This one’s a little ambitious. I hope it will make up for the serious lack of produced videos so far this month. Despite only reading like half a dozen books, and following the news from the region only half-heartedly, with today’s video I’m rolling out my grand theory of Latin America. The parallels between what happened two centuries ago and what is happening today seem too obvious. I really believe that Latin America is going through it’s second wave of independence as we speak, except this time, it’s the United States it’s gaining its freedom from. As an over-arching theory I think it has some explanatory power. I can’t wait to see people poke holes in it in the comments!
I have been thinking about this video for years now. The thing I’m most proud of in this one is the way it attempts to tell the whole story of a region through two world systems, the British and the American one. Hey, if YouTube demands longer videos, no reason not to be ambitious with them.
One of the saddest things about running a channel focused on geopolitics is realizing just how little the US government actually knows about the world beyond our borders. It’s not just the Trump administration, this problem is universal. At the beginning of April, the Trumpsters doubled down on their Venezuela policy, taking a number of steps to intimidate the Maduro government. Many critics complained about the timing, questioning whether this was the right moment to use military resources in this way. But as far as I have seen, nobody attacked the ridiculous premise at the center of the new policy.
By indicting Maduro as a drug trafficker in the US, and then initiating military exercises focused on his country, Trump’s Venezuela guy, Elliott Abrams, and the rest are trying to draw a direct parallel with Panama, a country the US invaded successfully in 1989. What’s obvious to anybody with a map, but not to anybody discussing Venezuela policy in Washington DC, is that Panama is a very, very different country from Venezuela. Today’s video lays out the simple facts.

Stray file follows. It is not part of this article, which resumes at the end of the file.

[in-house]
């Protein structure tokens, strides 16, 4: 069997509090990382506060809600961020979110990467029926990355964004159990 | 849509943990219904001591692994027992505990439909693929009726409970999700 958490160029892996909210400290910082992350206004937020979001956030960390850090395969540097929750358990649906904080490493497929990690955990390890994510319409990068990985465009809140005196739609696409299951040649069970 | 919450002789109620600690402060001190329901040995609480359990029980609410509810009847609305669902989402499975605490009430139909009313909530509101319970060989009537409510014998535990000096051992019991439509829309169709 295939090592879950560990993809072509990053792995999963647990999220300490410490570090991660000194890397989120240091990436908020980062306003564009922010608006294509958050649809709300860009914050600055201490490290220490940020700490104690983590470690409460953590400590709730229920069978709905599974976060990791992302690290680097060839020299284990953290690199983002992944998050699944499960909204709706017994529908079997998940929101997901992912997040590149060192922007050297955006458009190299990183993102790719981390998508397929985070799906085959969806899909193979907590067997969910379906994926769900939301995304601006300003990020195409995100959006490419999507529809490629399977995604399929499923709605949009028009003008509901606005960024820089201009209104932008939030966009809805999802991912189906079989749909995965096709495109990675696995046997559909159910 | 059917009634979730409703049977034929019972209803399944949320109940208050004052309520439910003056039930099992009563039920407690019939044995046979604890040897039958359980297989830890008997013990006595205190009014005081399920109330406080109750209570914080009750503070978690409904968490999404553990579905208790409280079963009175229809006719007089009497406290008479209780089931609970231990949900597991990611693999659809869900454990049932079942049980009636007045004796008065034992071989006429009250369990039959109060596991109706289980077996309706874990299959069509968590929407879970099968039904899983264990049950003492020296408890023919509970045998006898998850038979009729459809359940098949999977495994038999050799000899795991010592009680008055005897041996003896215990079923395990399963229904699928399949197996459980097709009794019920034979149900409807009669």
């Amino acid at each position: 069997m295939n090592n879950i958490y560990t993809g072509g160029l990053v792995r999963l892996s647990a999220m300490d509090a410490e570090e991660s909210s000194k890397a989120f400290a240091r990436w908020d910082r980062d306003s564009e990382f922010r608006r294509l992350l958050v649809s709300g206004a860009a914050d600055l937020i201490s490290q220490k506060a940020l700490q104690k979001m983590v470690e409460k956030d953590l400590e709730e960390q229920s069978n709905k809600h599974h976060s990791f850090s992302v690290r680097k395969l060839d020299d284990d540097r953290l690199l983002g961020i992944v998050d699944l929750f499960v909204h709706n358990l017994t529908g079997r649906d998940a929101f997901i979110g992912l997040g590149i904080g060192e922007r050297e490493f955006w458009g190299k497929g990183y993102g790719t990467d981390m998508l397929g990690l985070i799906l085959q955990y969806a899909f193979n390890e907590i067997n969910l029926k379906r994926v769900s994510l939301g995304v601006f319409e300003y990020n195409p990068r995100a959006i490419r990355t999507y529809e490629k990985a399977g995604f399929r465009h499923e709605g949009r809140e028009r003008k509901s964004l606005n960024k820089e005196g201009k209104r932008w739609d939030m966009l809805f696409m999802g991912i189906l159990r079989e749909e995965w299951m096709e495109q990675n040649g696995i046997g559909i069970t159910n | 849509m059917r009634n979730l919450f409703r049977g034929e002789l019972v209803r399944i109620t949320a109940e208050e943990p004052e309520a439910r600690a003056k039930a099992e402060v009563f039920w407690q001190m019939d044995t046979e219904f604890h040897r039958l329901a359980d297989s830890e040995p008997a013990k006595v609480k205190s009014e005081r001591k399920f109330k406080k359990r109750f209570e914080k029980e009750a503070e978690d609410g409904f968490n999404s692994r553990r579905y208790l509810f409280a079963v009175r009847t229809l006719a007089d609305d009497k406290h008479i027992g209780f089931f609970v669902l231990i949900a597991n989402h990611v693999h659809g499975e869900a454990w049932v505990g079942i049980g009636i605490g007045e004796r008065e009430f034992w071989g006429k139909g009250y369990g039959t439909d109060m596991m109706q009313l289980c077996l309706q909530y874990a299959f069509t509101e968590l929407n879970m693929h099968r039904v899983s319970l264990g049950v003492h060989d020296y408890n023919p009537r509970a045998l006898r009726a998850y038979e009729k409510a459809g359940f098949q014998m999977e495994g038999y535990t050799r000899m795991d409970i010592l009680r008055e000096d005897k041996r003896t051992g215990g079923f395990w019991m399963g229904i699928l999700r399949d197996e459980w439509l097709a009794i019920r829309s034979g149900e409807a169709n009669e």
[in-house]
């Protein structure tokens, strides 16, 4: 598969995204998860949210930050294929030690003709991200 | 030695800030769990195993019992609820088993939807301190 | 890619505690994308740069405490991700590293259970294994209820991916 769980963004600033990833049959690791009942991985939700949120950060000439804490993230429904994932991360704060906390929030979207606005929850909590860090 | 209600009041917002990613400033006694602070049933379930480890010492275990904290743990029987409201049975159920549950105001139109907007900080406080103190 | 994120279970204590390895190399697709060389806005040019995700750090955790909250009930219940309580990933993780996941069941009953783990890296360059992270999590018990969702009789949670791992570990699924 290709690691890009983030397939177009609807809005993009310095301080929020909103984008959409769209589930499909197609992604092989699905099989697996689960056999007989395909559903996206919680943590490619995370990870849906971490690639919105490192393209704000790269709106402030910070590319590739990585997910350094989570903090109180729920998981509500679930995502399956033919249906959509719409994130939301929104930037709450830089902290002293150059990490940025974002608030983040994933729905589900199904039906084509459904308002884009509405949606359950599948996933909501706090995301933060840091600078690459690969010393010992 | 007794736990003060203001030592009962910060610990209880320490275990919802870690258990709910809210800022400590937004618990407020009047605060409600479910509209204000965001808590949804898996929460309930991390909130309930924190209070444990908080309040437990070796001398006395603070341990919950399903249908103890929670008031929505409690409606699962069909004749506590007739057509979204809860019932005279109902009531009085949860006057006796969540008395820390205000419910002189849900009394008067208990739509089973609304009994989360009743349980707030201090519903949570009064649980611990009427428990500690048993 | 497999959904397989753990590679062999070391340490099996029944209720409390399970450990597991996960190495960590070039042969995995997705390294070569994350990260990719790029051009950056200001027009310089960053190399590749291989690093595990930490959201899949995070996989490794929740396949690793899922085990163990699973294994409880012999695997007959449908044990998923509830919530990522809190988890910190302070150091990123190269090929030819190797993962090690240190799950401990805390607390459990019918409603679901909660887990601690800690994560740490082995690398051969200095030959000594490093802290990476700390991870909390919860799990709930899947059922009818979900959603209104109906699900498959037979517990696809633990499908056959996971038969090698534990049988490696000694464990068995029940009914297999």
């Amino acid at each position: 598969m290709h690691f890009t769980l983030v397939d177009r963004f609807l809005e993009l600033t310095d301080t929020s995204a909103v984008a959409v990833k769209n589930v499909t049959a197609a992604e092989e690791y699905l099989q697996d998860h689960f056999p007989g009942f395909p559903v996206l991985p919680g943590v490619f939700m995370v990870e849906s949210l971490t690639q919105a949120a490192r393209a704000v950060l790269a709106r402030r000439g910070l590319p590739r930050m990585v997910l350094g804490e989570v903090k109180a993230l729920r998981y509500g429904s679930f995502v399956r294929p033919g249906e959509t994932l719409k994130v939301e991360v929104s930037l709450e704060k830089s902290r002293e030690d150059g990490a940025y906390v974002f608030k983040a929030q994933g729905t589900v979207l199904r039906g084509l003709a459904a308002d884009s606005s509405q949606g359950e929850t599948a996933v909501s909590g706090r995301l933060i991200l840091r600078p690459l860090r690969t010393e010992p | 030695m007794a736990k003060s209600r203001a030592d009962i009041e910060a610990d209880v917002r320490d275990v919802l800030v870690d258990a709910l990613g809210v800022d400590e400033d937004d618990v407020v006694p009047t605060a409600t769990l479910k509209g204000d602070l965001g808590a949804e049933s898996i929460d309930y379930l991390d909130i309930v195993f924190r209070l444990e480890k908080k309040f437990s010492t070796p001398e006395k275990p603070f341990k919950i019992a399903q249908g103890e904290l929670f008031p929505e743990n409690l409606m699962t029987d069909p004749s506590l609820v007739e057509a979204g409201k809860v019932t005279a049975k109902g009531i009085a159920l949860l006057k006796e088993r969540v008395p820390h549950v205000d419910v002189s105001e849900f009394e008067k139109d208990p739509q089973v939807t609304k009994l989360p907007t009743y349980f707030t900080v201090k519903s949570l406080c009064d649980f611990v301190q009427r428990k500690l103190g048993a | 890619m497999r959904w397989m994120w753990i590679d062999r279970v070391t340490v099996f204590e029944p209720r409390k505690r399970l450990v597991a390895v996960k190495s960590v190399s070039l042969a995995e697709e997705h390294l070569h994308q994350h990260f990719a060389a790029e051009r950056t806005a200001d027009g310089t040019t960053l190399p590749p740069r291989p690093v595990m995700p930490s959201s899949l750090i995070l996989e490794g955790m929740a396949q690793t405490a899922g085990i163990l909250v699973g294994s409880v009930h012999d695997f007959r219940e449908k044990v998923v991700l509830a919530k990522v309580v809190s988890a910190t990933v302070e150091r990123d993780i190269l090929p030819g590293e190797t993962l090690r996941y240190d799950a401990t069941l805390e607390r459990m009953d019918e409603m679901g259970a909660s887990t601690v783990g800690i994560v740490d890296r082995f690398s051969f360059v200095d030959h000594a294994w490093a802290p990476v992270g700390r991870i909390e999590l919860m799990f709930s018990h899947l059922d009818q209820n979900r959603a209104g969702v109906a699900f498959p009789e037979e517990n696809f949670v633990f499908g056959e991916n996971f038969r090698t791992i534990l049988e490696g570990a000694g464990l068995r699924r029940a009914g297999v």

To some extent, today’s video is about what empire means. Is it just about territory? I think not. Later in the week we will show how the British Empire quickly disintegrated after it lost something more intangible: its “informal empire”. This concept is pretty amorphous, and as I think about the way I’m using it this week, I think I may not do a very good job of sticking to just one definition either. Informal Empire includes what is currently known as “soft power”, the financial and cultural weight that a society has, distinct from its military power. But I consider some aspects of military power to be part of “informal empire” as well. If you are undertaking some sort of quick punitive expedition to get people to act more in accordance with your wishes, I think that’s informal empire too. Obviously, when we’re talking about military action, the lines between informal and formal empire become less clear.
I think my definition of informal empire probably includes everything that is not formal empire. If you’re not planting a flag, or a near century-long “temporary presence” like the British had in Egypt, we’re talking informal empire. US military bases abroad are formal empire. Everything else the US does in those countries, from the bankers to the diplomats, to the fact that people in that country love Apple iPhones… is informal empire. I hope this has been clarifying rather than mystifying, and I hope you enjoy today’s video “Is the United States an Empire?”